And If California Slides Into the Ocean

By October 1, 2007General

Like the mystics and statistics say it will, the cause will be the steady accretion of new burdens on those who create private-sector jobs there. From our friends at the California Manufacturers and Technology Association:

After much debate and lobbying, both AB 537 (position letter) (Sandré Swanson, D-Oakland) and SB 727 (position letter) (Sheila Kuehl, D-Malibu) reached the Governor’s desk for consideration. If these bills are signed, it will result in the expansion of the California Family Responsibility Act (CFRA) and Paid Family Leave insurance program (PFL). Both of these bills have the potential to dramatically increase absences at the workplace and be an additional burden on employers.

Theses bills do not take into account the current state of our aging workforce and the lack of highly-skilled workers to replace them. The financial impact not being considered in these bills are the indirect costs to the employer. The costs vary by employer but include the cost of recruitment, training, overtime and human resource management. For many larger companies it has also become necessary to enlarge their human resource departments to handle Family Medical Leave Act (FMLA) and CFRA claims and help manage the replacement of workers. With the increased use of CFRA and PFL, businesses are beginning to feel the fiscal constraints of doing business in California. AB 537 (position letter) and SB 727 (position letter) would just add to that.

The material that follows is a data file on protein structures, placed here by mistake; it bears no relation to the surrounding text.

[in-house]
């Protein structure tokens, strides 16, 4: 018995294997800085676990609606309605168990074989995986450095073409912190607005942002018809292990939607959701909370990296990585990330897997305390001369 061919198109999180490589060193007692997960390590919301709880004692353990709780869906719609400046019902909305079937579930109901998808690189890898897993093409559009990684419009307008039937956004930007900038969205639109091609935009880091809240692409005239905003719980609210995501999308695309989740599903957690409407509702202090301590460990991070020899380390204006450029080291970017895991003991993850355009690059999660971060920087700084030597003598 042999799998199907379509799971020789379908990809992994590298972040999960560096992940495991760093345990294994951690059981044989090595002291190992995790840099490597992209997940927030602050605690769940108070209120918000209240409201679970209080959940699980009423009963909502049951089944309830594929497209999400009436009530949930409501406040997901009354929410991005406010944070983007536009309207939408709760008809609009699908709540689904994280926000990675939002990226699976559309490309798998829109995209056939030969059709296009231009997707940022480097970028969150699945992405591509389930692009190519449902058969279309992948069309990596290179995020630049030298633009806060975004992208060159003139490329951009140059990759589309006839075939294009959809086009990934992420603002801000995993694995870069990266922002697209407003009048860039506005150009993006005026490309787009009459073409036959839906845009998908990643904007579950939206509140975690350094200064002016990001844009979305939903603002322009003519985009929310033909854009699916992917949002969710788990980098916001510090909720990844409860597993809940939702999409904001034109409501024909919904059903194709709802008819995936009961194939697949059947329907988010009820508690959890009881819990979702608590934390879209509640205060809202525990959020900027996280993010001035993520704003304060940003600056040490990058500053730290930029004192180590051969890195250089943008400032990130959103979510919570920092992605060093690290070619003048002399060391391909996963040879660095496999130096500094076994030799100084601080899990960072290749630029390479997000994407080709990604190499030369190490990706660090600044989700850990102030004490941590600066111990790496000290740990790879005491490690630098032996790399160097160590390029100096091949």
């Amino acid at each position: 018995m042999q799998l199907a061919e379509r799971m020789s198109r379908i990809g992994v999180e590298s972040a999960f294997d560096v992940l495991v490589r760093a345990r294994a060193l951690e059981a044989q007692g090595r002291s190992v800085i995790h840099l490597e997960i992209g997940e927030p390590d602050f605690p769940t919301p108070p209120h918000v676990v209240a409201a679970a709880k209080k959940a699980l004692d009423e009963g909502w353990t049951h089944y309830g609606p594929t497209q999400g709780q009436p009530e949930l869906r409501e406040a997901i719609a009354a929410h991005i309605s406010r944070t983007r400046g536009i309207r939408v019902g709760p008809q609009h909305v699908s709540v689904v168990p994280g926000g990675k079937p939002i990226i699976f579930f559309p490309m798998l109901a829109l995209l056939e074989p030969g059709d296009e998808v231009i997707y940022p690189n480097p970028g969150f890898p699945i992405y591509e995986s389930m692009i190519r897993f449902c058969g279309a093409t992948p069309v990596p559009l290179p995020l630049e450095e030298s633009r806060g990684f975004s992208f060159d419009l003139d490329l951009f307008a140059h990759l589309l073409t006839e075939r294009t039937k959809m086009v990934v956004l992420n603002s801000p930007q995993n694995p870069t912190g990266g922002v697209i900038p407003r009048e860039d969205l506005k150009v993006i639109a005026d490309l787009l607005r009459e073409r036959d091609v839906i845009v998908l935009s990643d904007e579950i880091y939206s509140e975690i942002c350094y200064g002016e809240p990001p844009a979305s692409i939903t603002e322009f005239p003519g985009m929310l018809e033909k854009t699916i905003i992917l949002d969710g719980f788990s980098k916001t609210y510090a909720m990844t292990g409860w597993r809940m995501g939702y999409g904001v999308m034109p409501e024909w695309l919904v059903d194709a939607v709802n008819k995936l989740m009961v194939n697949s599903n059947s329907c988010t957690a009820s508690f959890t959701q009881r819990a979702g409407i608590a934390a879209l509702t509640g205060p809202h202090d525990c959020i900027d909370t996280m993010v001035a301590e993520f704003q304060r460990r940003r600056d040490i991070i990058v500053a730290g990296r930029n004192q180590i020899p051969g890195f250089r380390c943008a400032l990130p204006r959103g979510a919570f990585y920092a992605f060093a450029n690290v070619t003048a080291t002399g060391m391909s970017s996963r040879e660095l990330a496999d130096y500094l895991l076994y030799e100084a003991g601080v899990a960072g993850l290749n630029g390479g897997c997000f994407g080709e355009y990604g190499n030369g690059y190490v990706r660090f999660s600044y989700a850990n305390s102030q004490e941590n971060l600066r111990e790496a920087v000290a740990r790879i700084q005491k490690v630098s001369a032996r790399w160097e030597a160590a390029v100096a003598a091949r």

In addition, both bills, if signed, would result in a rise of legal disputes. AB 537 (position letter) is a job protected leave, which guarantees the employee a return to his/her job. There are also certain aspects of the PFL that can be disputed with claims filed with the Fair Employment and Housing Department.

CMTA has requested that Governor Arnold Schwarzenegger veto these bills and encourage employers to register their concerns as well. Letters may be sent to the State Capitol, First Floor, Sacramento, CA 95814. You may also call the Governor’s legislative unit at (916) 445-4341.

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